i have so much respect for you because you dont tell your children (the boys in the hockey situations) to "just ignore it". i am pregnant with a biracial daughter and already have dealt with telling friends that i dont like when they say "aw shes going to have the cutest nappy hair!". i know most dont do it to be offensive, they just dont know better (small town bc just doesnt seem to lend to people experiencing different cultures). im wondering if you have any specific terms you like/use? ive been using "ethnic" to refer to her hair (shes not here yet, and being biracial and not 100% black i know she probably wont have that same texture of hair as her dad) in substitute for nappy. thanks for any ideas or advice you may have so i can help learn and then teach my family and friends different more respectful words to use in describing my daughter. i also dont like the word mulatto, but maybe thats just me.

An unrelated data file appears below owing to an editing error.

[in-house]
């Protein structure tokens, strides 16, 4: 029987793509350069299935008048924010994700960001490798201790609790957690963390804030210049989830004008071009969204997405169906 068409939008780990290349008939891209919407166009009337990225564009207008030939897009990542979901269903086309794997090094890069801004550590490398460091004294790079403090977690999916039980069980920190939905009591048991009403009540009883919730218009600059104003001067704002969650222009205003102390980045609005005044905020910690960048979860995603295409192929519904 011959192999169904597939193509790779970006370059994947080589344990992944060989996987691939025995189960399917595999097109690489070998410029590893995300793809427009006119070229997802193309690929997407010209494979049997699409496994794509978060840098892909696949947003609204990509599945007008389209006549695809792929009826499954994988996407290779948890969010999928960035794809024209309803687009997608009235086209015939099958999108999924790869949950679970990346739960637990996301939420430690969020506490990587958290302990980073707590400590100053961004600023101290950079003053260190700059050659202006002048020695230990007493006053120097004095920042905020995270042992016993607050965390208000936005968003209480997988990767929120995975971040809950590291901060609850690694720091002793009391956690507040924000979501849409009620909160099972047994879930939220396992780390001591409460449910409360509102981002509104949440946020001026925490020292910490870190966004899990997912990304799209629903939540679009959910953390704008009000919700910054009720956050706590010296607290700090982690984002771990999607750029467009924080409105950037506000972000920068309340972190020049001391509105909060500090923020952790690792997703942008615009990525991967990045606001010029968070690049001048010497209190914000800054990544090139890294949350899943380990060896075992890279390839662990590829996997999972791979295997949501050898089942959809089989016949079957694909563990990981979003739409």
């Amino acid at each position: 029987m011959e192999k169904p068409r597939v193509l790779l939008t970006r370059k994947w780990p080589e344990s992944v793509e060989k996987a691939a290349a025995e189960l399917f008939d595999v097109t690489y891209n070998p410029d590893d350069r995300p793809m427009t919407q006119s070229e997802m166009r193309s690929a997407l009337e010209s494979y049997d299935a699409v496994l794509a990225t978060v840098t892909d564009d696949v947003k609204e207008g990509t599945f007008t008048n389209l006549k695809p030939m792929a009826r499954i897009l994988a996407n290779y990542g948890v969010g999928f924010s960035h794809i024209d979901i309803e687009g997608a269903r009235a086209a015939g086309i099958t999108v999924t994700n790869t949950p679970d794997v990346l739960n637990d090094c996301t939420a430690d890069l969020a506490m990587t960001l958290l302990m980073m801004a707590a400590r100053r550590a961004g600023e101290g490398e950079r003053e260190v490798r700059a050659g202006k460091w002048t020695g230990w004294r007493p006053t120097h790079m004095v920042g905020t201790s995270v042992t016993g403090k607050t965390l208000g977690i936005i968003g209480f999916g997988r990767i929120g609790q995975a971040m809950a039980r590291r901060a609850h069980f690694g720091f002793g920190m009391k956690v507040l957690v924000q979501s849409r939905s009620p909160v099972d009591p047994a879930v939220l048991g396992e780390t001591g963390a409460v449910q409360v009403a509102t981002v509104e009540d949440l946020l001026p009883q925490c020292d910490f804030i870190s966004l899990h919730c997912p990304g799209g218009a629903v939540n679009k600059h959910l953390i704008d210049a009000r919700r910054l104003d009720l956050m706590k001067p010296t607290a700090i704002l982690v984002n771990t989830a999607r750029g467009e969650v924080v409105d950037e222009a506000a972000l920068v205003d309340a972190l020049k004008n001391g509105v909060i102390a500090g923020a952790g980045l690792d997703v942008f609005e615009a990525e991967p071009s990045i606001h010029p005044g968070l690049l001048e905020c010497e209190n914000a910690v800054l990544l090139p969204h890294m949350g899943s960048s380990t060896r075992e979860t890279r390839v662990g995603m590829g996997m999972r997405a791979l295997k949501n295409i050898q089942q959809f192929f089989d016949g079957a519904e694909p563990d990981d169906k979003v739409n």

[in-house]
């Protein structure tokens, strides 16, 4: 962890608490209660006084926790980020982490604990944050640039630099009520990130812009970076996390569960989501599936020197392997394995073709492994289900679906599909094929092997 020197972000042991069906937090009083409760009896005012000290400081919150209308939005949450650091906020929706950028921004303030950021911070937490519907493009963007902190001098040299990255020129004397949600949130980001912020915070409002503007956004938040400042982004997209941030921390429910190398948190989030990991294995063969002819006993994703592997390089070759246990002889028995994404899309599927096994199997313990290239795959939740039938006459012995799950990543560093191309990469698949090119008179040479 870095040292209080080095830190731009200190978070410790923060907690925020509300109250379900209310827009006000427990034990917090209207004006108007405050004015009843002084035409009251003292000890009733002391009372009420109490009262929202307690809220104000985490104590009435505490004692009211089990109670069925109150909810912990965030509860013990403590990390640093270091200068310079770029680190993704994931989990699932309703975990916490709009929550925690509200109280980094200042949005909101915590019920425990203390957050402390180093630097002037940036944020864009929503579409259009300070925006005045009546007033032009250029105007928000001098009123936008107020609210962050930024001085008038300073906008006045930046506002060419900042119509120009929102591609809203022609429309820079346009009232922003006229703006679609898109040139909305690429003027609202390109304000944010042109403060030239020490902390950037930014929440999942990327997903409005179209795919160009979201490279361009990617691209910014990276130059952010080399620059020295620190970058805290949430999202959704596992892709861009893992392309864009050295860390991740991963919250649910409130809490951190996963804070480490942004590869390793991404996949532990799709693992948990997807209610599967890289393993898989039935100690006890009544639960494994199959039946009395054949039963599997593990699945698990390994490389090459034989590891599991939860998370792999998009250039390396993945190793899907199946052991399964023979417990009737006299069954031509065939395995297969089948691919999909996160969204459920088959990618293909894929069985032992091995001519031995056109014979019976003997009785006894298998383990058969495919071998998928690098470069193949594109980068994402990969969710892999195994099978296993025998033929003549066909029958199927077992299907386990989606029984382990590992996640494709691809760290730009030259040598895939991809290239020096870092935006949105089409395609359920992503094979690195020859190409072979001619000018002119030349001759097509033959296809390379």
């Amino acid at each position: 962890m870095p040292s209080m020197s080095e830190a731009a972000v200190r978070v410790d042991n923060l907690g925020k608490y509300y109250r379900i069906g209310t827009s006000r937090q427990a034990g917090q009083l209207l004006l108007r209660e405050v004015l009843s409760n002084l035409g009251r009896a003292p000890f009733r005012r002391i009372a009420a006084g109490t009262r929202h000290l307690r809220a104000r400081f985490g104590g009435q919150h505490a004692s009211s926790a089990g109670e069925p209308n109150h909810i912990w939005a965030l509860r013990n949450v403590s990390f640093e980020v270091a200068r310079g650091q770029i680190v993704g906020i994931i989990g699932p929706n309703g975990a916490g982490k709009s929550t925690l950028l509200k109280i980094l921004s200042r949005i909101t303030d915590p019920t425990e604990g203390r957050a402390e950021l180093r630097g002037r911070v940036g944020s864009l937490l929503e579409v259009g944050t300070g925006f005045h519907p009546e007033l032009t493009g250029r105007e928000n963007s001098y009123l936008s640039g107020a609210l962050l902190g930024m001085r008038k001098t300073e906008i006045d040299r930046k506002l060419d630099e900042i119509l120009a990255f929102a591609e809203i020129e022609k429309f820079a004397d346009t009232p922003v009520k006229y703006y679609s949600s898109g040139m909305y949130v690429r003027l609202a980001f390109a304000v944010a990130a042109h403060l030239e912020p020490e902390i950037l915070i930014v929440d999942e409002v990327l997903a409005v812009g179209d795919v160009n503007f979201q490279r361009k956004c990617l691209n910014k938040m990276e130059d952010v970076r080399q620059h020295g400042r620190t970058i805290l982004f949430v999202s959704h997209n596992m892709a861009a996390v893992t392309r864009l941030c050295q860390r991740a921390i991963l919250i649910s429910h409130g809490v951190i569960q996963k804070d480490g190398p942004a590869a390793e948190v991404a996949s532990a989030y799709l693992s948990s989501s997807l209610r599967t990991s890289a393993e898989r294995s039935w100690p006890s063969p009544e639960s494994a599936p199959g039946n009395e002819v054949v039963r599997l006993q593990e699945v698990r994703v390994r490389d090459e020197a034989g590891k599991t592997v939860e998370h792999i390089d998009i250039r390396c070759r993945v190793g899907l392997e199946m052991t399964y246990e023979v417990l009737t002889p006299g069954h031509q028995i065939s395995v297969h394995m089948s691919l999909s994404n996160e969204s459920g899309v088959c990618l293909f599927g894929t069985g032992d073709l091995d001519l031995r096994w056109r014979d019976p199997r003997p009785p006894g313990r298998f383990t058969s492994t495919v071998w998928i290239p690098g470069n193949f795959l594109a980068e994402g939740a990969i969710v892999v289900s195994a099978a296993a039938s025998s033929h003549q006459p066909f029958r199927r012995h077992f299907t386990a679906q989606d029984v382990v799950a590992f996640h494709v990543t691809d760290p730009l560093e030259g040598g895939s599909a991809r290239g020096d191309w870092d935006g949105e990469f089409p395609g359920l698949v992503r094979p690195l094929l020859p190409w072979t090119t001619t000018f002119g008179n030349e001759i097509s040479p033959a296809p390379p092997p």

robyn said...

i have so much respect for you because you dont tell your children (the boys in the hockey situations) to "just ignore it". i am pregnant with a biracial daughter and already have dealt with telling friends that i dont like when they say "aw shes going to have the cutest nappy hair!". i know most dont do it to be offensive, they just dont know better (small town bc just doesnt seem to lend to people experiencing different cultures). im wondering if you have any specific terms you like/use? ive been using "ethnic" to refer to her hair (shes not here yet, and being biracial and not 100% black i know she probably wont have that same texture of hair as her dad) in substitute for nappy. thanks for any ideas or advice you may have so i can help learn and then teach my family and friends different more respectful words to use in describing my daughter. i also dont like the word mulatto, but maybe thats just me.

Jensboys said...

Thanks for asking Robyn :)

ok first ACK mulatto is NOT ok so you are prefectly right with being ok with THAT word not being used. The appropriate term for your child would be bi-racial, or simply if they so identify as they get older, black.